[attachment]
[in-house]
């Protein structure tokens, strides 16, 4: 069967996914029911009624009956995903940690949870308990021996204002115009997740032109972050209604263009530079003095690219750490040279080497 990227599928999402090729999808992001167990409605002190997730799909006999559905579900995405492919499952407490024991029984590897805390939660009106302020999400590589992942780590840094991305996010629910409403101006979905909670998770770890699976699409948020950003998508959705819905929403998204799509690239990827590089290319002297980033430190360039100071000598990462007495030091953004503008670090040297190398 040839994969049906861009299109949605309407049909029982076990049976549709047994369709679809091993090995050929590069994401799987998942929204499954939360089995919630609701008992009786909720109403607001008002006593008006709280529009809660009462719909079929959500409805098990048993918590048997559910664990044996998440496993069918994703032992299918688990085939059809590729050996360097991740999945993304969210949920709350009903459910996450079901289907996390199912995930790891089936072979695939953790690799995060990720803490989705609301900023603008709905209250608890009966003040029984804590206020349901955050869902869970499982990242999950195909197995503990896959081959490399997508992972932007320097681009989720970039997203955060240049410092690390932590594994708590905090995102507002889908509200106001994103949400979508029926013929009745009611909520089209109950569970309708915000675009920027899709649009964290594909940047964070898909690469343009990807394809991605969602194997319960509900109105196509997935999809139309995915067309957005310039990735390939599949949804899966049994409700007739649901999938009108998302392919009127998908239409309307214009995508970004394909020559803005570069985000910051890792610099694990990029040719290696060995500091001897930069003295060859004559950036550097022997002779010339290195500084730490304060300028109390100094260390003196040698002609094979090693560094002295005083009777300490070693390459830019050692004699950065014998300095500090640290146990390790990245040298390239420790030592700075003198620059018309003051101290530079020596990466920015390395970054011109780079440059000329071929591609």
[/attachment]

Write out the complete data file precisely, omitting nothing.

[in-house]
């Protein structure tokens, strides 16, 4: 069967996914029911009624009956995903940690949870308990021996204002115009997740032109972050209604263009530079003095690219750490040279080497 990227599928999402090729999808992001167990409605002190997730799909006999559905579900995405492919499952407490024991029984590897805390939660009106302020999400590589992942780590840094991305996010629910409403101006979905909670998770770890699976699409948020950003998508959705819905929403998204799509690239990827590089290319002297980033430190360039100071000598990462007495030091953004503008670090040297190398 040839994969049906861009299109949605309407049909029982076990049976549709047994369709679809091993090995050929590069994401799987998942929204499954939360089995919630609701008992009786909720109403607001008002006593008006709280529009809660009462719909079929959500409805098990048993918590048997559910664990044996998440496993069918994703032992299918688990085939059809590729050996360097991740999945993304969210949920709350009903459910996450079901289907996390199912995930790891089936072979695939953790690799995060990720803490989705609301900023603008709905209250608890009966003040029984804590206020349901955050869902869970499982990242999950195909197995503990896959081959490399997508992972932007320097681009989720970039997203955060240049410092690390932590594994708590905090995102507002889908509200106001994103949400979508029926013929009745009611909520089209109950569970309708915000675009920027899709649009964290594909940047964070898909690469343009990807394809991605969602194997319960509900109105196509997935999809139309995915067309957005310039990735390939599949949804899966049994409700007739649901999938009108998302392919009127998908239409309307214009995508970004394909020559803005570069985000910051890792610099694990990029040719290696060995500091001897930069003295060859004559950036550097022997002779010339290195500084730490304060300028109390100094260390003196040698002609094979090693560094002295005083009777300490070693390459830019050692004699950065014998300095500090640290146990390790990245040298390239420790030592700075003198620059018309003051101290530079020596990466920015390395970054011109780079440059000329071929591609």